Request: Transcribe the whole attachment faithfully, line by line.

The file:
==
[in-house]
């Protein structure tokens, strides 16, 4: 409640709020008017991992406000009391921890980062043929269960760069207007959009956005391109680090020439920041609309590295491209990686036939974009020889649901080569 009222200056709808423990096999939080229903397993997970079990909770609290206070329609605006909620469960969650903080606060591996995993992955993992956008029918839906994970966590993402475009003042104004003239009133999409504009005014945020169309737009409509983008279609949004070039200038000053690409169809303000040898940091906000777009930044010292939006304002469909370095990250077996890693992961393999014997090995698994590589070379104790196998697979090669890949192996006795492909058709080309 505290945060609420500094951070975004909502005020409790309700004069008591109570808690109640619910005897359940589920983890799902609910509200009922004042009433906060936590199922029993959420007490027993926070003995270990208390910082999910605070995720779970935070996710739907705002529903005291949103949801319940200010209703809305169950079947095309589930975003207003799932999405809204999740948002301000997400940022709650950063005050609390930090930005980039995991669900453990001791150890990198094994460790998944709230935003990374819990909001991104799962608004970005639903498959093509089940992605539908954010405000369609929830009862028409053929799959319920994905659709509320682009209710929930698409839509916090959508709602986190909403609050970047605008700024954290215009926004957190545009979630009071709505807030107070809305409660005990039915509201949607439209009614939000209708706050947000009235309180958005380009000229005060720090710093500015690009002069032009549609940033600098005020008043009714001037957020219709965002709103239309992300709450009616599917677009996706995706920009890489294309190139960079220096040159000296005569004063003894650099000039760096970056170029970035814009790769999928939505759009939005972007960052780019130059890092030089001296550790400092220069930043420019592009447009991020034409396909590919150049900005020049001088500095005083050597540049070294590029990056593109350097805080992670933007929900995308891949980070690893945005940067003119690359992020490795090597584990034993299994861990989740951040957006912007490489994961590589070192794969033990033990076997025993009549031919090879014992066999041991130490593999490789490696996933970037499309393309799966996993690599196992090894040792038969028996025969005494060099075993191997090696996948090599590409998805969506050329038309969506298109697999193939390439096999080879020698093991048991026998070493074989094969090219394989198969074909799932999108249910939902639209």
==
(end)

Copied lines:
[in-house]
């Protein structure tokens, strides 16, 4: 409640709020008017991992406000009391921890980062043929269960760069207007959009956005391109680090020439920041609309590295491209990686036939974009020889649901080569 009222200056709808423990096999939080229903397993997970079990909770609290206070329609605006909620469960969650903080606060591996995993992955993992956008029918839906994970966590993402475009003042104004003239009133999409504009005014945020169309737009409509983008279609949004070039200038000053690409169809303000040898940091906000777009930044010292939006304002469909370095990250077996890693992961393999014997090995698994590589070379104790196998697979090669890949192996006795492909058709080309 505290945060609420500094951070975004909502005020409790309700004069008591109570808690109640619910005897359940589920983890799902609910509200009922004042009433906060936590199922029993959420007490027993926070003995270990208390910082999910605070995720779970935070996710739907705002529903005291949103949801319940200010209703809305169950079947095309589930975003207003799932999405809204999740948002301000997400940022709650950063005050609390930090930005980039995991669900453990001791150890990198094994460790998944709230935003990374819990909001991104799962608004970005639903498959093509089940992605539908954010405000369609929830009862028409053929799959319920994905659709509320682009209710929930698409839509916090959508709602986190909403609050970047605008700024954290215009926004957190545009979630009071709505807030107070809305409660005990039915509201949607439209009614939000209708706050947000009235309180958005380009000229005060720090710093500015690009002069032009549609940033600098005020008043009714001037957020219709965002709103239309992300709450009616599917677009996706995706920009890489294309190139960079220096040159000296005569004063003894650099000039760096970056170029970035814009790769999928939505759009939005972007960052780019130059890092030089001296550790400092220069930043420019592009447009991020034409396909590919150049900005020049001088500095005083050597540049070294590029990056593109350097805080992670933007929900995308891949980070690893945005940067003119690359992020490795090597584990034993299994861990989740951040957006912007490489994961590589070192794969033990033990076997025993009549031919090879014992066999041991130490593999490789490696996933970037499309393309799966996993690599196992090894040792038969028996025969005494060099075993191997090696996948090599590409998805969506050329038309969506298109697999193939390439096999080879020698093991048991026998070493074989094969090219394989198969074909799932999108249910939902639209």